Patti Ogden and I had different views on the State Street Ballet of Santa Barbara’s performance of “Jungle Book” at the Saroyan. I thought it was a mild success. She writes:
I found the performance to be utterly boring, and I would go as far to say it was the worst ballet I’ve ever seen. There was too much sameness to the whole show. The music and choreography were both boring. There wasn’t enough contrast in it either. There needs to be highs and lows, peaks and valleys to keep the performance interesting, especially when it’s a show that’s trying to pique the interest in dance with youngsters. Kids sitting around us were squirming in their seats. They were as bored as we were.
The costumes were creative but it was hard to tell which animals were which. There wasn’t enough differentiation in the costuming for the most part either. The snake and panther were the easiest to figure out. The rest of the costumes raised questions in the viewing. The dancing was totally uninspired. The dancers executed their steps but there was no fire, no spirit in their movements. I found the dancing lethargic. Perhaps that was because the choreography was uninspiring too … again too much sameness.
We were told the show was almost sold out and so were only able to get tickets in the lower balcony, which turned out to be just as expensive as the orchestra. That certainly was a rip- off. We saw lots of empty seats, and wondered why the ploy of almost sold out? Our tickets cost us over $100 with tax and it was money wasted on such a disappointing ballet.
I am a former dancer so I suppose I look at a ballet performance with a more critical eye than most people who attend shows. However, my husband, who likes ballet, but knows nothing about it, was just as bored as I was. He pleaded with me to leave at intermission. I said, “No, maybe the second part of the show will be better.” I reminded him we paid a lot of money for our tickets so should stay to the end. Well, we stayed but the performance didn’t get any better. We left the Saroyan feeling very let down after what should have been an entertaining afternoon. I hope Valley Performing Arts can bring better quality shows to Fresno in the future. I might be hard pressed to attend another of their presentations though.
Meanwhile, reader Angelica Cano is irked that smaller movies don’t stay long in Fresno:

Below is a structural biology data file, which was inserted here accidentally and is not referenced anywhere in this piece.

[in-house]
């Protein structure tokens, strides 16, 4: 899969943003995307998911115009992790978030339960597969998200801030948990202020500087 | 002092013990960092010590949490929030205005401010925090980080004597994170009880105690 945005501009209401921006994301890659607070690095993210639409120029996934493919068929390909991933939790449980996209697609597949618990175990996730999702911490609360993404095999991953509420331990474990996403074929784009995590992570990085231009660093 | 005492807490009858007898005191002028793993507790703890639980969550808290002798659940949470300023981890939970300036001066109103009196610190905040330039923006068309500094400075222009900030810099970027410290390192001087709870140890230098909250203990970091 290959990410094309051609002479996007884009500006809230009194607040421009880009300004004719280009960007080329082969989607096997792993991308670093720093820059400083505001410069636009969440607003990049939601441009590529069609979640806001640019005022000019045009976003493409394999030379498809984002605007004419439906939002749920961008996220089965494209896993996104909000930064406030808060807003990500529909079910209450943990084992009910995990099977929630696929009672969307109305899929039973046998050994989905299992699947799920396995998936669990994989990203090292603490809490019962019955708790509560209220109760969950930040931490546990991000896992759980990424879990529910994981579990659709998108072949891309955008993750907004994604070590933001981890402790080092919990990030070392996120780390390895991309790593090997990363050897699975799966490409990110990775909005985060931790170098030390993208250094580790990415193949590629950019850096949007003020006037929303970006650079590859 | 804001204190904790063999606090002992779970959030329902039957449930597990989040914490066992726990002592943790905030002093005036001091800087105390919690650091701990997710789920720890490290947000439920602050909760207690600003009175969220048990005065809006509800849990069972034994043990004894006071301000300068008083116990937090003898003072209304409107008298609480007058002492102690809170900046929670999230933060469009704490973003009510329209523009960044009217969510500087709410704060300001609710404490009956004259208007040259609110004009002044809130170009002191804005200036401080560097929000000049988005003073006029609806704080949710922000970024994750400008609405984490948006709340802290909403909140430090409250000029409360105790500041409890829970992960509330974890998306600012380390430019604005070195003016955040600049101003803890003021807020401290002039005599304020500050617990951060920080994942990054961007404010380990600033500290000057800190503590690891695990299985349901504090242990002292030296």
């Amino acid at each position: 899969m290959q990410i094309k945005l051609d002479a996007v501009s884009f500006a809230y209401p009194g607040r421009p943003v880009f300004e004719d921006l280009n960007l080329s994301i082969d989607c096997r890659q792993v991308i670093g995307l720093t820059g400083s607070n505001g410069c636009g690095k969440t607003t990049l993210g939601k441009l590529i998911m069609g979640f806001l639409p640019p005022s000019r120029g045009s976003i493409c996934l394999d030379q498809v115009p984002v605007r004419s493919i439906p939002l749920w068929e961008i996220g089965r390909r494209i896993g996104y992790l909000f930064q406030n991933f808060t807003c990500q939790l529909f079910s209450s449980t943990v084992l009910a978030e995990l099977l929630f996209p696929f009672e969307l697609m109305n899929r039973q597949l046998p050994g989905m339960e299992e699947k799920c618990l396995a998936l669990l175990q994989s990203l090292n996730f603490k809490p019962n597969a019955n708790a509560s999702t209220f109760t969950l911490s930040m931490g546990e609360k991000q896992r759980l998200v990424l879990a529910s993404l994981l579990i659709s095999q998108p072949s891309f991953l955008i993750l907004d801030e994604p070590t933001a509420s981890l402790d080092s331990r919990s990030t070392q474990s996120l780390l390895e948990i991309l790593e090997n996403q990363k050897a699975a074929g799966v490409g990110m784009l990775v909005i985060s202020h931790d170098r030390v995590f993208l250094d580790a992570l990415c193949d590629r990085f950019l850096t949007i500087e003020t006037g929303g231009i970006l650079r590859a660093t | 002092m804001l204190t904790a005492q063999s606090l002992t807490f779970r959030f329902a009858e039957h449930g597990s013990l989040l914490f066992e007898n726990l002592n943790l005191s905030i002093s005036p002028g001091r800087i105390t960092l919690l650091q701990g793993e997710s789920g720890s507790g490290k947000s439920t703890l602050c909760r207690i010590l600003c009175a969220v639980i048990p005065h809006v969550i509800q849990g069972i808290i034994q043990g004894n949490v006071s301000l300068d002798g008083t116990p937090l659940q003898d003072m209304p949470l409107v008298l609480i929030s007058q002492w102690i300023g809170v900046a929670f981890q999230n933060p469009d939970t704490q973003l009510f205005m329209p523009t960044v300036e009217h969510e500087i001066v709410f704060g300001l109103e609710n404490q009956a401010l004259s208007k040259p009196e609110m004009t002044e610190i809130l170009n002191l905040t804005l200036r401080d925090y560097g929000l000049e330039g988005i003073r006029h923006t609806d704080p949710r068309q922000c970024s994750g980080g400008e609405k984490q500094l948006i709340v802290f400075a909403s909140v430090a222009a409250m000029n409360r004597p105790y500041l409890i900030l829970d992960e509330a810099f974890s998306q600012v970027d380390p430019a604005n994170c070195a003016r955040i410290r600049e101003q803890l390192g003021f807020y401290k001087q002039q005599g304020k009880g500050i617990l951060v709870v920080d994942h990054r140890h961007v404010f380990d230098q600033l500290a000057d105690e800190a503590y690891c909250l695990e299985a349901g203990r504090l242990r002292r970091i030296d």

I was really looking forward to seeing the movie “Blue Valentine” and last weekend I noticed it was finally showing in Fresno. This weekend, when I checked the times, it had disappeared. Any idea why theatres are removing Oscar-nominated movies like “Blue Valentine” or only showing them at night like “The Fighter?” Is it all due to Bieber fever?
My response: This is one of the most common movie questions I get from Fresno readers, and to answer it I’ll once again put on my tough-love hat: If you want to see these kinds of smaller titles, you have to put some effort into it.
If you’re really intent on seeing a certain film, you can’t leisurely wait a couple of weekends to do so. Sure, it might still be playing, but it also might be gone. The local theater chains are very matter-of-fact when it comes to deciding what comes and what goes each week, and if a film performs poorly its opening weekend, chances are it will be out of here the next. There’s also the matter of how many prints were made by the studio; if it’s a small-budget film, chances are there are limited prints, and if a film isn’t performing well in Fresno, it gets shipped somewhere else.
Yes, you might say, but one of the advantages of a mainstream release is the luxury of being able to wait weeks or even months and see it at your convenience. Well, sorry. This is life in a medium-sized market such as Fresno. (Actually, there are only a handful of cities in the country where smaller films merrily run for long stretches.) Think of it this way: When Fresno Filmworks brings in a film, it’s only for two screenings on one evening. When a smaller film gets a commercial run in Fresno, it’s probably going to be playing 35-40 times over a 7-day span. That’s practically an extravaganza!